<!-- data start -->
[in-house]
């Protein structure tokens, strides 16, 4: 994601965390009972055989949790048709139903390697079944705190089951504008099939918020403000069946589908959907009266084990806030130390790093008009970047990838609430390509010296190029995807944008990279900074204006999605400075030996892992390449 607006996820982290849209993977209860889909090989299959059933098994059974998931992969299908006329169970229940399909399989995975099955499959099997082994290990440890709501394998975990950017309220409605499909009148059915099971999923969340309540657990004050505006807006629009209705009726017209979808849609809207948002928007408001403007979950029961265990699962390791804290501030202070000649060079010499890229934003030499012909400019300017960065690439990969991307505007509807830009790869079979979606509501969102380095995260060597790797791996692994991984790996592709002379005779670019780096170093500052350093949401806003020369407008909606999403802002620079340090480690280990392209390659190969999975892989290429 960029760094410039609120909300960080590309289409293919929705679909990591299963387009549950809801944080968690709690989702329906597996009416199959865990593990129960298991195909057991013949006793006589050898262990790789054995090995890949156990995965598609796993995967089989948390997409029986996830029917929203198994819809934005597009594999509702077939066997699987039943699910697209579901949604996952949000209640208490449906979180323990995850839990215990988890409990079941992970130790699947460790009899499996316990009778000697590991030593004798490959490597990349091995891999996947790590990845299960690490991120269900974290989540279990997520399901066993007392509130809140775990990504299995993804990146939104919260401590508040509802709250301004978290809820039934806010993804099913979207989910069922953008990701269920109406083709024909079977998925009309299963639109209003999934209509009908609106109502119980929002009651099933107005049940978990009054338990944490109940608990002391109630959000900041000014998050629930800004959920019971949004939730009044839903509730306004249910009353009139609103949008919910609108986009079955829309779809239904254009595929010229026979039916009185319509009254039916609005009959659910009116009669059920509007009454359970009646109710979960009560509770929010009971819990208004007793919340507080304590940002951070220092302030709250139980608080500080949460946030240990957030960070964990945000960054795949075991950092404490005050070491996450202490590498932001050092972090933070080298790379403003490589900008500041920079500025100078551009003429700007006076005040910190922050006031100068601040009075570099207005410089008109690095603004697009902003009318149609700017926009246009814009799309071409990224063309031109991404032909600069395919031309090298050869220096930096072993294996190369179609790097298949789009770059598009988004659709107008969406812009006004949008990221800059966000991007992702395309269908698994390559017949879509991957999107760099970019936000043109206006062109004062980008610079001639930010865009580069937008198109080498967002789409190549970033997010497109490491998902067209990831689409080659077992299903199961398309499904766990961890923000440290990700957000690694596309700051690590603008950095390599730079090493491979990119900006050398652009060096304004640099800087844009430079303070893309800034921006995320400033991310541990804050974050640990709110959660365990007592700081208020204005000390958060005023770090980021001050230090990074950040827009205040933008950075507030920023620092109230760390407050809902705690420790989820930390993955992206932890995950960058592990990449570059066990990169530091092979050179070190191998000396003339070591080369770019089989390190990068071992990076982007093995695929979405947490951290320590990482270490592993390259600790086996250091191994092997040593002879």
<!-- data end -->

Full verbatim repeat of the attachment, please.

[in-house]
């Protein structure tokens, strides 16, 4: 994601965390009972055989949790048709139903390697079944705190089951504008099939918020403000069946589908959907009266084990806030130390790093008009970047990838609430390509010296190029995807944008990279900074204006999605400075030996892992390449 607006996820982290849209993977209860889909090989299959059933098994059974998931992969299908006329169970229940399909399989995975099955499959099997082994290990440890709501394998975990950017309220409605499909009148059915099971999923969340309540657990004050505006807006629009209705009726017209979808849609809207948002928007408001403007979950029961265990699962390791804290501030202070000649060079010499890229934003030499012909400019300017960065690439990969991307505007509807830009790869079979979606509501969102380095995260060597790797791996692994991984790996592709002379005779670019780096170093500052350093949401806003020369407008909606999403802002620079340090480690280990392209390659190969999975892989290429 960029760094410039609120909300960080590309289409293919929705679909990591299963387009549950809801944080968690709690989702329906597996009416199959865990593990129960298991195909057991013949006793006589050898262990790789054995090995890949156990995965598609796993995967089989948390997409029986996830029917929203198994819809934005597009594999509702077939066997699987039943699910697209579901949604996952949000209640208490449906979180323990995850839990215990988890409990079941992970130790699947460790009899499996316990009778000697590991030593004798490959490597990349091995891999996947790590990845299960690490991120269900974290989540279990997520399901066993007392509130809140775990990504299995993804990146939104919260401590508040509802709250301004978290809820039934806010993804099913979207989910069922953008990701269920109406083709024909079977998925009309299963639109209003999934209509009908609106109502119980929002009651099933107005049940978990009054338990944490109940608990002391109630959000900041000014998050629930800004959920019971949004939730009044839903509730306004249910009353009139609103949008919910609108986009079955829309779809239904254009595929010229026979039916009185319509009254039916609005009959659910009116009669059920509007009454359970009646109710979960009560509770929010009971819990208004007793919340507080304590940002951070220092302030709250139980608080500080949460946030240990957030960070964990945000960054795949075991950092404490005050070491996450202490590498932001050092972090933070080298790379403003490589900008500041920079500025100078551009003429700007006076005040910190922050006031100068601040009075570099207005410089008109690095603004697009902003009318149609700017926009246009814009799309071409990224063309031109991404032909600069395919031309090298050869220096930096072993294996190369179609790097298949789009770059598009988004659709107008969406812009006004949008990221800059966000991007992702395309269908698994390559017949879509991957999107760099970019936000043109206006062109004062980008610079001639930010865009580069937008198109080498967002789409190549970033997010497109490491998902067209990831689409080659077992299903199961398309499904766990961890923000440290990700957000690694596309700051690590603008950095390599730079090493491979990119900006050398652009060096304004640099800087844009430079303070893309800034921006995320400033991310541990804050974050640990709110959660365990007592700081208020204005000390958060005023770090980021001050230090990074950040827009205040933008950075507030920023620092109230760390407050809902705690420790989820930390993955992206932890995950960058592990990449570059066990990169530091092979050179070190191998000396003339070591080369770019089989390190990068071992990076982007093995695929979405947490951290320590990482270490592993390259600790086996250091191994092997040593002879």